Hot kitchen stuff An up and coming young Lanarkshire chef has been crowned Scotland’s next culinary rising star, after winning The ScottishPower Apprentice Chef Challenge in association with Taste of Edinburgh.

Michele Bukkems, 22, from Airdrie triumphed following a heated cook off against five of the finest budding chefs from across Scotland. The talented chefs were asked to prepare a main course and a dessert using seasonal and sustainable ingredients in a heated cook off, in front of an expert panel at The Braehead Cook School.

Michele will now take up a six-month placement at Hotel du Vin, Edinburgh – one of the 12 restaurants participating in the Taste of Edinburgh festival. She has also shown off her flair in a live cooking demonstration at the ScottishPower TasteTheatre alongside some of the country’s top chefs.

Outdoor performance Chapterhouse Theatre Company is bringing some delightful open-air theatre productions to some of the most beautiful and Idyllic Country Houses and Castles in Scotland. It is a great opportunity for friends and family to get together, picnic in the grounds and watch some magical theatre under the stars.

Productions in Scotland include: • Culzean Castle (National Trust Scotland) Beauty and the Beast 22nd July and Pride and Prejudice 12th August.

• Castle Kennedy: Beauty and the Beast 24th July and Pride and Prejudice 10th August.

• Trigony Country House Hotel: A Midsummer Night’s Dream 11th August.

• Hopetoun House: Pride and Prejudice Fri 13th August.

In brief...

Beavering away A year ago, on 29 May 2009, Scotland’s first wild beavers for over 400 years were released into Knapdale Forest, Mid-Argyll.

This marked the start of the Scottish Beaver Trial, a five-year time-limited trial reintroduction and a partnership project between the Scottish Wildlife Trust (SWT), the Royal Zoological Society of Scotland (RZSS) and host Forestry Commission Scotland (FCS).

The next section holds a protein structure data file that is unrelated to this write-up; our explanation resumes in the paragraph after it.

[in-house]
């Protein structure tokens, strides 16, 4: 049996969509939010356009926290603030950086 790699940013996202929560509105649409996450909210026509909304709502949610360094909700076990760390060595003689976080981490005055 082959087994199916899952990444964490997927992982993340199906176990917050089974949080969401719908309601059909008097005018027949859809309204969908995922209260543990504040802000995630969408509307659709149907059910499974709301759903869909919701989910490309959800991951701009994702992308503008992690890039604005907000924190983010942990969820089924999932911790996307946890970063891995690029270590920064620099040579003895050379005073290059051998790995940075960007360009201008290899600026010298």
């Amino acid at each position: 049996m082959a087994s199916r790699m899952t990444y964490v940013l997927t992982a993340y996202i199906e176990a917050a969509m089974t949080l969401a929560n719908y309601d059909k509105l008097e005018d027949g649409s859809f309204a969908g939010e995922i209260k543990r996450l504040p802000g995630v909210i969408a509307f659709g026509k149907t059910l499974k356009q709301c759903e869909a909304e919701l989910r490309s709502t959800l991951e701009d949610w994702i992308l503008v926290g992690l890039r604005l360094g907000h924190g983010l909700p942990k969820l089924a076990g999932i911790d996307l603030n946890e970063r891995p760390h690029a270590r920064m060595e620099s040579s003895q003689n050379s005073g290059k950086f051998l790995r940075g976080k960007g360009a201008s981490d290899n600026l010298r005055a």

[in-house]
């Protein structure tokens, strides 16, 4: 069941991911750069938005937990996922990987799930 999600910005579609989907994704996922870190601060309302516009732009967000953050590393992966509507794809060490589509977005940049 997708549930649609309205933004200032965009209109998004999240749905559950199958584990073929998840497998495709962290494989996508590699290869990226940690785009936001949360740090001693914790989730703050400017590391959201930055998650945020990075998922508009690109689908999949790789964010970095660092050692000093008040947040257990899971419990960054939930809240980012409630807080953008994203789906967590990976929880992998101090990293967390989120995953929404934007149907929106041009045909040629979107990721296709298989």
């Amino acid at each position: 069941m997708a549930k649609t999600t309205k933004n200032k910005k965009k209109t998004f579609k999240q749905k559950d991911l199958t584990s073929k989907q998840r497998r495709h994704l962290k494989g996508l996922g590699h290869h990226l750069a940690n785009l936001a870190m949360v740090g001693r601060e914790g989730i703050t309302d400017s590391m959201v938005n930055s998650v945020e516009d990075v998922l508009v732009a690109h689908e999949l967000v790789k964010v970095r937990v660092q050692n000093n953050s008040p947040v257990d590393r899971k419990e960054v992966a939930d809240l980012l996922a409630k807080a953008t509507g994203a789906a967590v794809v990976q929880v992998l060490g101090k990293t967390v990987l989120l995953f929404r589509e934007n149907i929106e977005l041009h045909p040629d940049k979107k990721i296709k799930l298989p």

The first year milestone for the project has now been passed, which aims to follow the beavers’ activities in the wild and gather information on how the presence of beavers might affect the Scottish environment and determine if the beaver might prosper again as a native species returned to Scotland’s countryside.

Reflecting on the events of the first year, Simon Jones, Scottish Wildlife Trust’s project manager for the trial, said: “After spending their first full year in Scotland, we’ve seen many positive signs to indicate that our new beaver neighbours are already behaving very naturally. “ Celtic festival Newbattle Abbey College is hosting its first Celtic Festival and to celebrate the launch, Cabinet Secretary for Justice Kenny MacAskill, will officially declare the festival open.

The one day event for all ages is designed to celebrate Celtic culture and woodland heritage and is based in Newbattle’s historic 16th century building, extensive grounds and ancient woodlands.

Mr MacAskill commented: “Newbattle is a wonderful heritage site and makes the perfect backdrop for such an event.

“Celtic culture is something that many Scots are passionate about, illustrated by a very successful Year of Homecoming last year which celebrated our Celtic roots worldwide.

“The festival at Newbattle will be a great opportunity for people to get together, enjoy traditional music, share tales of history, and sample some delicious Scottish food.”